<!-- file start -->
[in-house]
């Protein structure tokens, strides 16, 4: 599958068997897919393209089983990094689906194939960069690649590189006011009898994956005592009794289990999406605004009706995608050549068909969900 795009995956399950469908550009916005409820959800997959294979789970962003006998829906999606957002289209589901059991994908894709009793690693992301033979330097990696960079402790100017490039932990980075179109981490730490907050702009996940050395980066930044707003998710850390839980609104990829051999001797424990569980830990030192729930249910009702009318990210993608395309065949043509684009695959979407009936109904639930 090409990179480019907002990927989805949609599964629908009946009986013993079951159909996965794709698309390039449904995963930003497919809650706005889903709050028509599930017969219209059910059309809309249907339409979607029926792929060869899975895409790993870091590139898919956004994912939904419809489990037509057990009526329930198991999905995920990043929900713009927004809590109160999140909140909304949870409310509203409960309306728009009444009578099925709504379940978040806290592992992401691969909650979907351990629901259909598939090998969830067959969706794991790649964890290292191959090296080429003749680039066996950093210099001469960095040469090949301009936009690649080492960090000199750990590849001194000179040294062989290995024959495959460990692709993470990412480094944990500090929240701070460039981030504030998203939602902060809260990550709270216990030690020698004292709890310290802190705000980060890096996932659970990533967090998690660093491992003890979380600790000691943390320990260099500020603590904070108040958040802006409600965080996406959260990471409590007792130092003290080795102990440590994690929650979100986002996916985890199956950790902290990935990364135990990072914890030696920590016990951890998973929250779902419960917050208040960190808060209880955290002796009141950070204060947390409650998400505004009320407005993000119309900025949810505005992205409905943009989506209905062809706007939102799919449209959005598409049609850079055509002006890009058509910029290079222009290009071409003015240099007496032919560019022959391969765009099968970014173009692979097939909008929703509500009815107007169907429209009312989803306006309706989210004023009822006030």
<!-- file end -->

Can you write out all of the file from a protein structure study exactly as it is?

[in-house]
């Protein structure tokens, strides 16, 4: 599958068997897919393209089983990094689906194939960069690649590189006011009898994956005592009794289990999406605004009706995608050549068909969900 795009995956399950469908550009916005409820959800997959294979789970962003006998829906999606957002289209589901059991994908894709009793690693992301033979330097990696960079402790100017490039932990980075179109981490730490907050702009996940050395980066930044707003998710850390839980609104990829051999001797424990569980830990030192729930249910009702009318990210993608395309065949043509684009695959979407009936109904639930 090409990179480019907002990927989805949609599964629908009946009986013993079951159909996965794709698309390039449904995963930003497919809650706005889903709050028509599930017969219209059910059309809309249907339409979607029926792929060869899975895409790993870091590139898919956004994912939904419809489990037509057990009526329930198991999905995920990043929900713009927004809590109160999140909140909304949870409310509203409960309306728009009444009578099925709504379940978040806290592992992401691969909650979907351990629901259909598939090998969830067959969706794991790649964890290292191959090296080429003749680039066996950093210099001469960095040469090949301009936009690649080492960090000199750990590849001194000179040294062989290995024959495959460990692709993470990412480094944990500090929240701070460039981030504030998203939602902060809260990550709270216990030690020698004292709890310290802190705000980060890096996932659970990533967090998690660093491992003890979380600790000691943390320990260099500020603590904070108040958040802006409600965080996406959260990471409590007792130092003290080795102990440590994690929650979100986002996916985890199956950790902290990935990364135990990072914890030696920590016990951890998973929250779902419960917050208040960190808060209880955290002796009141950070204060947390409650998400505004009320407005993000119309900025949810505005992205409905943009989506209905062809706007939102799919449209959005598409049609850079055509002006890009058509910029290079222009290009071409003015240099007496032919560019022959391969765009099968970014173009692979097939909008929703509500009815107007169907429209009312989803306006309706989210004023009822006030």